• Beth Perdue

End mental health stigma now

It shouldn’t take members of a royal family feeling shame and uncertainty around mental health to open the door for the rest of us.


It shouldn’t take their going on national television and talking about how hard it was to ask for help, how they asked the wrong people at first, and how they felt about the experience, to encourage others to seek help too.


But if it works, I’m ok with that.


Most of us know how important it is to seek out help when we need it. Yet the thought of revealing our personal mental health struggles can still leave many of us feeling paralyzed in the face of the stigma and labels we might encounter from others.


And that makes sense, because the stigma is real.


It may be gradually, slowly, going away through the brave acts of individuals like the Duke and Duchess of Sussex, but it still exists.


That’s why it was so encouraging to see Prince Harry and Meghan Markle courageously share their personal mental health struggles in an interview with Oprah Winfrey that aired Sunday night.


In the public conversation, Meghan spoke about her thoughts of suicide as a member of the royal family, saying that through the stress and struggle, she “didn’t want to be alive anymore.” The wife of Prince Harry also described how hard it was to tell her husband what she was feeling and the shame she felt doing so.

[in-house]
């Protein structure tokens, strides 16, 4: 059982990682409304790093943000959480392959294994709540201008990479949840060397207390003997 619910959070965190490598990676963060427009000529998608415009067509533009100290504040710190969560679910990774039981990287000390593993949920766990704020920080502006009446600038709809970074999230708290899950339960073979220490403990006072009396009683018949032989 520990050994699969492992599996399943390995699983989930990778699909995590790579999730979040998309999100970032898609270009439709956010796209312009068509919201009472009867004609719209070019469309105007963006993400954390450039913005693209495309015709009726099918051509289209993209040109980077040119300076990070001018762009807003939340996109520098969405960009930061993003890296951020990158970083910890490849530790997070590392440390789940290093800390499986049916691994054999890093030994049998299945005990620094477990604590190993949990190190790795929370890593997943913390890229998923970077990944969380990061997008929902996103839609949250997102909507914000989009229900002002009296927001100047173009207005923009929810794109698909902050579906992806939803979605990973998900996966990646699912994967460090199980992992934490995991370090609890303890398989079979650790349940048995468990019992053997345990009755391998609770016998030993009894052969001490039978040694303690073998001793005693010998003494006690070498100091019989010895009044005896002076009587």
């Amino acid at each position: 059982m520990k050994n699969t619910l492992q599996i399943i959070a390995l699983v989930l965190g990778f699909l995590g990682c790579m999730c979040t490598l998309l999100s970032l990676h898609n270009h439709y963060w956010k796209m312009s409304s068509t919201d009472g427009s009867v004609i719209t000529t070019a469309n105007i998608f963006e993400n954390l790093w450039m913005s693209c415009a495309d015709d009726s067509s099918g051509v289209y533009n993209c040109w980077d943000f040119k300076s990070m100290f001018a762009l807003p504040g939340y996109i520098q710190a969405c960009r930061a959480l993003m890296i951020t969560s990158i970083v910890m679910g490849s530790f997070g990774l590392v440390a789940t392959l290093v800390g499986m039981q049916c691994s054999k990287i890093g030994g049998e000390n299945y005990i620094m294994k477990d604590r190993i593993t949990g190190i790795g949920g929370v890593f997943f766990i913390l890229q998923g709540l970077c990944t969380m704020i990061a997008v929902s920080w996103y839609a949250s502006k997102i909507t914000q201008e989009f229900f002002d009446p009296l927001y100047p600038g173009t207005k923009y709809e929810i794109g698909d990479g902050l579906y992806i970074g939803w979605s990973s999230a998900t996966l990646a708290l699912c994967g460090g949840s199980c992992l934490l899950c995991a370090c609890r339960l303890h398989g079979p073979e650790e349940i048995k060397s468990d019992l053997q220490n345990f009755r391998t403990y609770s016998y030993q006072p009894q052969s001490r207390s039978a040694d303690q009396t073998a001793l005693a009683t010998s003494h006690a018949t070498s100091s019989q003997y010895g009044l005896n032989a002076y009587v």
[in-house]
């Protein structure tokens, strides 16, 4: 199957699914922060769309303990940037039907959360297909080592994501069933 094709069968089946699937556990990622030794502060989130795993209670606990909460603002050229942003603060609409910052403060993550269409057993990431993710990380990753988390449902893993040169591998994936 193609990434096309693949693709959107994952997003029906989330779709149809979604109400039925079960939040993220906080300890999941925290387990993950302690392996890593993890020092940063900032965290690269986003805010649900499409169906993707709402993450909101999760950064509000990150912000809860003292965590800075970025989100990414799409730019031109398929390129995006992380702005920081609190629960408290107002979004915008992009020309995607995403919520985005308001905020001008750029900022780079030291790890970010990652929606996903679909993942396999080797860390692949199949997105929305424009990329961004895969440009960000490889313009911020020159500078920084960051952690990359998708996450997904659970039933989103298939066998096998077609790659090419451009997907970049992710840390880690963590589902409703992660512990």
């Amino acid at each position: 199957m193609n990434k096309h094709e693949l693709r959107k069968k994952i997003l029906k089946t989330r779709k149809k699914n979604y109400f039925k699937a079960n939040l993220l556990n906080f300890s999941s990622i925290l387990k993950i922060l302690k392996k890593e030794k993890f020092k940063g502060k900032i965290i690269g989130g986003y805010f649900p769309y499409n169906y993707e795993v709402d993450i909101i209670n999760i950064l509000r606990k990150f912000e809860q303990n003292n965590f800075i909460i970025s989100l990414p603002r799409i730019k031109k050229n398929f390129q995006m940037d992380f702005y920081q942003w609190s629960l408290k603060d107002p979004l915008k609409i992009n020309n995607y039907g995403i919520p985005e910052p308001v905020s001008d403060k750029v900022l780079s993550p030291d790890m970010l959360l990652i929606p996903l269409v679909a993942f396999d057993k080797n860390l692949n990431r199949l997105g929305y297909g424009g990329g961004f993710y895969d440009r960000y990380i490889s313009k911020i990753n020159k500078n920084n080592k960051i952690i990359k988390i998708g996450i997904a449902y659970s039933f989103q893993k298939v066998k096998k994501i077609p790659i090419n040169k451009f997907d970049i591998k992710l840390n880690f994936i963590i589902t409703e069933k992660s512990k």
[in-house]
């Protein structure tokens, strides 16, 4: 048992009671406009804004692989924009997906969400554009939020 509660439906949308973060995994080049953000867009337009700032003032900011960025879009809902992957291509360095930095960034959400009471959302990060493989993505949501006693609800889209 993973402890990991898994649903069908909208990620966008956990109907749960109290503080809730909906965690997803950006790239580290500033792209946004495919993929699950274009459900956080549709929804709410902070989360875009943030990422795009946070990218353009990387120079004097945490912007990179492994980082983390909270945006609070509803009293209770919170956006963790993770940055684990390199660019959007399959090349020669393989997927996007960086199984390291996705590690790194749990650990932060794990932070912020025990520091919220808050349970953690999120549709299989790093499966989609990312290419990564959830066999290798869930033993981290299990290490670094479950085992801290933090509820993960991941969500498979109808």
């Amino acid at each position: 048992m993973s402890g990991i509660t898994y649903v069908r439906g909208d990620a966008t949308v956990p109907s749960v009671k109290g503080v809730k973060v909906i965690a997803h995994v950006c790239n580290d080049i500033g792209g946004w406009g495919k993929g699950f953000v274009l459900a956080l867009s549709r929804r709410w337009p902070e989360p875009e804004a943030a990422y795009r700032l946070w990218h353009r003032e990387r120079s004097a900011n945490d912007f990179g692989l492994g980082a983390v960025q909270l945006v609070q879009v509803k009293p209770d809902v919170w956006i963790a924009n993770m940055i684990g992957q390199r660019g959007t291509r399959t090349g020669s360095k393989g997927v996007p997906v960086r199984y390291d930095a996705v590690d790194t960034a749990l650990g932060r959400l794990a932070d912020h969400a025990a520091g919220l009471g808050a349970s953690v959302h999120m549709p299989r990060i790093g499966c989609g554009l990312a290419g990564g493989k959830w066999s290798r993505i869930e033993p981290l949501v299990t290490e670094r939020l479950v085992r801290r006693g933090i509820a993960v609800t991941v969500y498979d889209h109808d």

Prince Harry too, opened up about his own fears and how he didn’t know how to help his wife. “I was terrified,” he said.


Neither of them found it easy to ask for help.


Markle said ultimately she did it only because she feared if she didn’t tell someone, she would harm herself.


“I knew that if I didn't say it, that I would do it,” she told Oprah.


Hearing about Harry and Meghan’s resistance to asking for help is further confirmation of the journey we, as a global society, still need to take to accept that mental well-being, like physical health, requires care and support to maintain.


Their experiences reinforce the idea that anyone can be affected by mental illness during their lifetime and can find help and support.


Hopefully, this very public example will add one more nail in the coffin of silence, shame and stigma, and help more of us share our stories and be accepted for them.


If you need help or just need to talk, the Samaritans Southcoast are available to listen. Call them at 866-508-HELP (4357) or 1-800-273-TALK (8255).


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